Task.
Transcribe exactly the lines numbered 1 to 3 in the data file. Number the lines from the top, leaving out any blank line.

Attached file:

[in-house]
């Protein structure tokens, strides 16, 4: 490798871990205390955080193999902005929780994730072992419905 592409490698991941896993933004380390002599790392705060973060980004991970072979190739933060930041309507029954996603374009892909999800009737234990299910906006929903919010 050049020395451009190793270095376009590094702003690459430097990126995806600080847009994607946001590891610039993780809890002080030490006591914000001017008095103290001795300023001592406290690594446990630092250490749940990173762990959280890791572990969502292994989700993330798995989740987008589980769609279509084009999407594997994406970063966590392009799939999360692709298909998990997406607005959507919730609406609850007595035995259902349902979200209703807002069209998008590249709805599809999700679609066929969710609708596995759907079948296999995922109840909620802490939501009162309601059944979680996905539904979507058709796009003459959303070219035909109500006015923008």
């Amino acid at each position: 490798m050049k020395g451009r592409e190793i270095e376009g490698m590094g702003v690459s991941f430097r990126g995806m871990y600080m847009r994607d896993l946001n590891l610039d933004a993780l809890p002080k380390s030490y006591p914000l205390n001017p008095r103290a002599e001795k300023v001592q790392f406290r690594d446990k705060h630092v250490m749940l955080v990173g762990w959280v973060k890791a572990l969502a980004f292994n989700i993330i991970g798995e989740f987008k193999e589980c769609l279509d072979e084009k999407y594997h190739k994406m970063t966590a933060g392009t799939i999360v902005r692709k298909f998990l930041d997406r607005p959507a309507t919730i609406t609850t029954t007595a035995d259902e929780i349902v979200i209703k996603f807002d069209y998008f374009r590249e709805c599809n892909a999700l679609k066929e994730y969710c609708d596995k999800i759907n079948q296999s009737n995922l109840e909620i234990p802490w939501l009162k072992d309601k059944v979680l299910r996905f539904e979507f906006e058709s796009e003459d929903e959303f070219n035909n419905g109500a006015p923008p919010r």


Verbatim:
[in-house]
């Protein structure tokens, strides 16, 4: 490798871990205390955080193999902005929780994730072992419905 592409490698991941896993933004380390002599790392705060973060980004991970072979190739933060930041309507029954996603374009892909999800009737234990299910906006929903919010 050049020395451009190793270095376009590094702003690459430097990126995806600080847009994607946001590891610039993780809890002080030490006591914000001017008095103290001795300023001592406290690594446990630092250490749940990173762990959280890791572990969502292994989700993330798995989740987008589980769609279509084009999407594997994406970063966590392009799939999360692709298909998990997406607005959507919730609406609850007595035995259902349902979200209703807002069209998008590249709805599809999700679609066929969710609708596995759907079948296999995922109840909620802490939501009162309601059944979680996905539904979507058709796009003459959303070219035909109500006015923008």
């Amino acid at each position: 490798m050049k020395g451009r592409e190793i270095e376009g490698m590094g702003v690459s991941f430097r990126g995806m871990y600080m847009r994607d896993l946001n590891l610039d933004a993780l809890p002080k380390s030490y006591p914000l205390n001017p008095r103290a002599e001795k300023v001592q790392f406290r690594d446990k705060h630092v250490m749940l955080v990173g762990w959280v973060k890791a572990l969502a980004f292994n989700i993330i991970g798995e989740f987008k193999e589980c769609l279509d072979e084009k999407y594997h190739k994406m970063t966590a933060g392009t799939i999360v902005r692709k298909f998990l930041d997406r607005p959507a309507t919730i609406t609850t029954t007595a035995d259902e929780i349902v979200i209703k996603f807002d069209y998008f374009r590249e709805c599809n892909a999700l679609k066929e994730y969710c609708d596995k999800i759907n079948q296999s009737n995922l109840e909620i234990p802490w939501l009162k072992d309601k059944v979680l299910r996905f539904e979507f906006e058709s796009e003459d929903e959303f070219n035909n419905g109500a006015p923008p919010r």